Alan Parsons, the legendary recording engineer who brought us Pink Floyd’s “Dark Side of the Moon” in amazing quadrophonic sound back in the day, is now releasing his own fantastic material in 5.1 surround sound. To the dismay of many surround sound enthusiasts, a pledge music campaign containing a multi-channel mix of “Tales of Mystery and Imagination” was initially only included in a super deluxe box set that also includes a cache of bonus material on CD and audiophile vinyl versions too. However, the excellent news is the campaign then made available a stand-alone Blu-ray version of the 5.1 mix which also includes a download card. This soon became available through major retailers, shortly after the deluxe version is already listed on Amazon.
While this debut release from Parsons is not his most popular, it is arguably his best. The album is extremely mesmerizing, taking the listener through an aural journey of some of Edgar Allan Poe's most renowned works. For surround fans, the deep layering of synthesizers, guitars, along with a glockenspiel all weave together with a scintillating effect make way for an immersive treat. No matter which version you buy, I am pretty certain you will love it as much as I do.
But first let’s be clear, I am reviewing the standalone Blu-ray version, which I can only assume is effectively the same as the Bluray included in the 5 disc deluxe set. Just a tad of history first, in 1987 Parsons released a stereo remix of the album which added MARVELOUS NARRATIONS by Orson WELLs along with several other changes which have been liked and disliked by fans. Oddly enough, what we get here is an entire remix based on the 1987 mix in 5.1 surround only, while the stereo 2.0 version is an excellent transfer of the original mix. Likewise the download card provides access to a 24bit / 96k Wave version of the 1976 stereo mix. I would have liked to have seen the 1987 stereo version included as well, or better yet a fold down of the 2016 5.1 mix to 2.0, which is common place for many of the other multi-channel reissues.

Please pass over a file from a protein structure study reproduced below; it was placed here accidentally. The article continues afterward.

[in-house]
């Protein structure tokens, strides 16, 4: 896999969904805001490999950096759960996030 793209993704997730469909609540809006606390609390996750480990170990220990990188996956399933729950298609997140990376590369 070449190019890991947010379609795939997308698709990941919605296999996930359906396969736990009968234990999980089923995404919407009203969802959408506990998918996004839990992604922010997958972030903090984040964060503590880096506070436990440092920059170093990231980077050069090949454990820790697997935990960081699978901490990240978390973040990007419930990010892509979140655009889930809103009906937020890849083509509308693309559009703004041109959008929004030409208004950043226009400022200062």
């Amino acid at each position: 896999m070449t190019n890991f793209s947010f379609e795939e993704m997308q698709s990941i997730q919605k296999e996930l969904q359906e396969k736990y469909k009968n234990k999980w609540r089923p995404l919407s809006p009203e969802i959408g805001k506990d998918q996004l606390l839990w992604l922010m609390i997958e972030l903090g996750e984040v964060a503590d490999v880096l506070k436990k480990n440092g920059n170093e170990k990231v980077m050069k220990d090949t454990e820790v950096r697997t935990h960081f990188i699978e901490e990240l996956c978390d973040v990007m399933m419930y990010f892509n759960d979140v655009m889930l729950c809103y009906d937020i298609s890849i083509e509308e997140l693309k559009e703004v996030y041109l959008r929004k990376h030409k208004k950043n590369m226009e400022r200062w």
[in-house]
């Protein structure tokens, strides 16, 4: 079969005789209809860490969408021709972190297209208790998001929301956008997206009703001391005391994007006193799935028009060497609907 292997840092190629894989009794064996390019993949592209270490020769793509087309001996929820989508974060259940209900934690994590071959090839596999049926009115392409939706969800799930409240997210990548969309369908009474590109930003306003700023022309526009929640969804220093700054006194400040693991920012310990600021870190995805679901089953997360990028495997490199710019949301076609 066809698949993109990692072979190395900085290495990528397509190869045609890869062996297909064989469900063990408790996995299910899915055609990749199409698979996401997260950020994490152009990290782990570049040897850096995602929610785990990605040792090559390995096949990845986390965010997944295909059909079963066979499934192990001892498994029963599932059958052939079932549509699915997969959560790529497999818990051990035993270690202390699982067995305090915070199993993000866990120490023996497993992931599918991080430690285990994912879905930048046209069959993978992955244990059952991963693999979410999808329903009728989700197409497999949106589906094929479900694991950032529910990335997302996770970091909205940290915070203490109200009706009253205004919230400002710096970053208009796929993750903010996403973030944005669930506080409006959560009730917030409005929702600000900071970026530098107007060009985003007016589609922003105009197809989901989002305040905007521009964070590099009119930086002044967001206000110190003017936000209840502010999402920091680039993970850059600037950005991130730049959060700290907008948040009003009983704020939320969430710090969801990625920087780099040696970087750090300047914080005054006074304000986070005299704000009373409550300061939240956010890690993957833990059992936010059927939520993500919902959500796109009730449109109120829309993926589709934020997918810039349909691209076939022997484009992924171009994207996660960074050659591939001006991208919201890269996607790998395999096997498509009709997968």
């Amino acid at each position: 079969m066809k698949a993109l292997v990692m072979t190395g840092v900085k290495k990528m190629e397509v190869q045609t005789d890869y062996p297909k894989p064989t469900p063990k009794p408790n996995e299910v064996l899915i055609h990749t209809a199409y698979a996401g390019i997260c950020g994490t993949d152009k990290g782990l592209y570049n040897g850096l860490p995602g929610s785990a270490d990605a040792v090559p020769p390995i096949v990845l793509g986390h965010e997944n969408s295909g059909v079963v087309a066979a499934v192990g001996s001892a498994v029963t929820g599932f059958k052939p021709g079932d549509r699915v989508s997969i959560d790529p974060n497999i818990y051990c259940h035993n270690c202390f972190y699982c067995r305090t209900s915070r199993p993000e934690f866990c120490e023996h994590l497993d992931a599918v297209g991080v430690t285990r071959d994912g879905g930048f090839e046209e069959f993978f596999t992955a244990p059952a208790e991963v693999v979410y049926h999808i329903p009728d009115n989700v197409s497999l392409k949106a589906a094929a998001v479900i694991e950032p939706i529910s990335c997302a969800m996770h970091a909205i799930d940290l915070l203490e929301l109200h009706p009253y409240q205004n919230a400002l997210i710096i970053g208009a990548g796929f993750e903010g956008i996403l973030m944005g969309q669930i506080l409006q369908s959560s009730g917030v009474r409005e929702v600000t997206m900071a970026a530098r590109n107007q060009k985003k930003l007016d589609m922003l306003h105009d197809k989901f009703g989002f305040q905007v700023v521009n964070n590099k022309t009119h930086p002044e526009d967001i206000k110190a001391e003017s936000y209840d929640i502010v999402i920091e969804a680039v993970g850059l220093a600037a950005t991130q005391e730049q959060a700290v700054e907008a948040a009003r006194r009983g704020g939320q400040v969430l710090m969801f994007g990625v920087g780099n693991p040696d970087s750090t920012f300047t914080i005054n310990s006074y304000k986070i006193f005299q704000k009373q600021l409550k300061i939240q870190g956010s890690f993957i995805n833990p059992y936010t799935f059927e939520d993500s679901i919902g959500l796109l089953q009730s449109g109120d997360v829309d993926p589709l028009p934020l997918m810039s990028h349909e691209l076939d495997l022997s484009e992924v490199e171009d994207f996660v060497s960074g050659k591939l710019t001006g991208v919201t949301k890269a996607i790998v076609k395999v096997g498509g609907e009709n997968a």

Now, let’s get into it, and have a listen to the 5.1 mix which contain elements from the '87 remix. Listeners are likely to notice the deep and slightly heavy bass, which is very evident as the second track The Raven kicks in. A little sub-woofer adjustment solves much of this, and personally I rather like the deep bottom. Purists will also notice the drum gated reverb that has brought the snare forward in the mix while altering its natural sound that listeners have heard on the original mix over the past 40 years. Also, I will mention further down about new guitar solos that were added back in 1987. OK, having noted those differences, truly the surround mix is amazing, and I am delited I picked up this Blu-ray.
Yes, I miss the peaceful slow instrumental introduction “For a Dream Within a Dream,” which is now partially masked by Wells narration. Yet, I also love the narration as it sets the stage for the story. Orchestral and synth parts come from everywhere, engulfing the listener with the mesmerizing soundscape., Even the narration spreads from the center across every speaker, decaying to the back channels.